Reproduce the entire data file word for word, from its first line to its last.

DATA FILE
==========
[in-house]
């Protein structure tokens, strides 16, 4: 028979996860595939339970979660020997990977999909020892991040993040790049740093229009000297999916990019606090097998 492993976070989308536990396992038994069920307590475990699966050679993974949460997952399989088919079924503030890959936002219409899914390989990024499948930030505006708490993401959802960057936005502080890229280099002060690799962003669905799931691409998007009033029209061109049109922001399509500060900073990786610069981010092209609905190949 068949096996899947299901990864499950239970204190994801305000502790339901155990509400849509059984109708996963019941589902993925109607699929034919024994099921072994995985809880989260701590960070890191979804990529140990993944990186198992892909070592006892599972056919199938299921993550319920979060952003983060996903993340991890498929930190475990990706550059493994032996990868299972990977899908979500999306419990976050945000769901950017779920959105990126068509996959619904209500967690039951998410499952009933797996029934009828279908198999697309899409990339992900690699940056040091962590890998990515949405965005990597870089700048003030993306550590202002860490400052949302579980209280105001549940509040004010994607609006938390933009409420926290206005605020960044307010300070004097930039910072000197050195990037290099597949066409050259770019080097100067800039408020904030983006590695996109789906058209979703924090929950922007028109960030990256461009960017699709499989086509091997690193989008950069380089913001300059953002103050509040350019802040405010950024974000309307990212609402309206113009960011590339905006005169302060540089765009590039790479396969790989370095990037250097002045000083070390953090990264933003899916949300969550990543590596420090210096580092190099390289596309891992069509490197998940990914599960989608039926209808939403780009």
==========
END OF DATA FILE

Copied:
[in-house]
């Protein structure tokens, strides 16, 4: 028979996860595939339970979660020997990977999909020892991040993040790049740093229009000297999916990019606090097998 492993976070989308536990396992038994069920307590475990699966050679993974949460997952399989088919079924503030890959936002219409899914390989990024499948930030505006708490993401959802960057936005502080890229280099002060690799962003669905799931691409998007009033029209061109049109922001399509500060900073990786610069981010092209609905190949 068949096996899947299901990864499950239970204190994801305000502790339901155990509400849509059984109708996963019941589902993925109607699929034919024994099921072994995985809880989260701590960070890191979804990529140990993944990186198992892909070592006892599972056919199938299921993550319920979060952003983060996903993340991890498929930190475990990706550059493994032996990868299972990977899908979500999306419990976050945000769901950017779920959105990126068509996959619904209500967690039951998410499952009933797996029934009828279908198999697309899409990339992900690699940056040091962590890998990515949405965005990597870089700048003030993306550590202002860490400052949302579980209280105001549940509040004010994607609006938390933009409420926290206005605020960044307010300070004097930039910072000197050195990037290099597949066409050259770019080097100067800039408020904030983006590695996109789906058209979703924090929950922007028109960030990256461009960017699709499989086509091997690193989008950069380089913001300059953002103050509040350019802040405010950024974000309307990212609402309206113009960011590339905006005169302060540089765009590039790479396969790989370095990037250097002045000083070390953090990264933003899916949300969550990543590596420090210096580092190099390289596309891992069509490197998940990914599960989608039926209808939403780009």